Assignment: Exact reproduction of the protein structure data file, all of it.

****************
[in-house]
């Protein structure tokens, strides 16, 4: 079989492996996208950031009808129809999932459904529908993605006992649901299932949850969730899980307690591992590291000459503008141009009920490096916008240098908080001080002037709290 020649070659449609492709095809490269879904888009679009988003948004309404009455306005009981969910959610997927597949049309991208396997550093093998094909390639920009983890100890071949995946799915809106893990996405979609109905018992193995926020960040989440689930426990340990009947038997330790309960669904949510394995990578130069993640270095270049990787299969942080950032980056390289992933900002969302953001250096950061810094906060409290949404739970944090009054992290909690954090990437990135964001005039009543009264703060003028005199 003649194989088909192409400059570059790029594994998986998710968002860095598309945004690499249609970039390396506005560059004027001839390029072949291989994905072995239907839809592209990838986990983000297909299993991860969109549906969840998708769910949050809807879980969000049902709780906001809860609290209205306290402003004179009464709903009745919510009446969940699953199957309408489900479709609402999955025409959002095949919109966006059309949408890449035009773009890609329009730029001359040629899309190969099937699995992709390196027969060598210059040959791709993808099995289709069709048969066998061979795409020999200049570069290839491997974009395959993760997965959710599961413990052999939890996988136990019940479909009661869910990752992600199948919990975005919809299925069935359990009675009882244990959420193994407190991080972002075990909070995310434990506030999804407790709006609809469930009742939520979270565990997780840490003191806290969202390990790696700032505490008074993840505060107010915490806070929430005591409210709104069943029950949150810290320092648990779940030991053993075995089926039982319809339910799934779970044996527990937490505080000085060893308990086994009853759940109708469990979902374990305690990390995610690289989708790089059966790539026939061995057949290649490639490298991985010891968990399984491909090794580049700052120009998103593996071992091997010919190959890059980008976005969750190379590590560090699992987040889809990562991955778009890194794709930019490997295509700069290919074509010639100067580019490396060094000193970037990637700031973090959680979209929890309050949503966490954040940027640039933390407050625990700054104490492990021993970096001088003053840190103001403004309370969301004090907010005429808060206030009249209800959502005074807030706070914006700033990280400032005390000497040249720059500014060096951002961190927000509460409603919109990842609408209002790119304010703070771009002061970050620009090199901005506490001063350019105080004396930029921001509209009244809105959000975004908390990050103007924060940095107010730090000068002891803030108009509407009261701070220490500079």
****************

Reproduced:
[in-house]
């Protein structure tokens, strides 16, 4: 079989492996996208950031009808129809999932459904529908993605006992649901299932949850969730899980307690591992590291000459503008141009009920490096916008240098908080001080002037709290 020649070659449609492709095809490269879904888009679009988003948004309404009455306005009981969910959610997927597949049309991208396997550093093998094909390639920009983890100890071949995946799915809106893990996405979609109905018992193995926020960040989440689930426990340990009947038997330790309960669904949510394995990578130069993640270095270049990787299969942080950032980056390289992933900002969302953001250096950061810094906060409290949404739970944090009054992290909690954090990437990135964001005039009543009264703060003028005199 003649194989088909192409400059570059790029594994998986998710968002860095598309945004690499249609970039390396506005560059004027001839390029072949291989994905072995239907839809592209990838986990983000297909299993991860969109549906969840998708769910949050809807879980969000049902709780906001809860609290209205306290402003004179009464709903009745919510009446969940699953199957309408489900479709609402999955025409959002095949919109966006059309949408890449035009773009890609329009730029001359040629899309190969099937699995992709390196027969060598210059040959791709993808099995289709069709048969066998061979795409020999200049570069290839491997974009395959993760997965959710599961413990052999939890996988136990019940479909009661869910990752992600199948919990975005919809299925069935359990009675009882244990959420193994407190991080972002075990909070995310434990506030999804407790709006609809469930009742939520979270565990997780840490003191806290969202390990790696700032505490008074993840505060107010915490806070929430005591409210709104069943029950949150810290320092648990779940030991053993075995089926039982319809339910799934779970044996527990937490505080000085060893308990086994009853759940109708469990979902374990305690990390995610690289989708790089059966790539026939061995057949290649490639490298991985010891968990399984491909090794580049700052120009998103593996071992091997010919190959890059980008976005969750190379590590560090699992987040889809990562991955778009890194794709930019490997295509700069290919074509010639100067580019490396060094000193970037990637700031973090959680979209929890309050949503966490954040940027640039933390407050625990700054104490492990021993970096001088003053840190103001403004309370969301004090907010005429808060206030009249209800959502005074807030706070914006700033990280400032005390000497040249720059500014060096951002961190927000509460409603919109990842609408209002790119304010703070771009002061970050620009090199901005506490001063350019105080004396930029921001509209009244809105959000975004908390990050103007924060940095107010730090000068002891803030108009509407009261701070220490500079």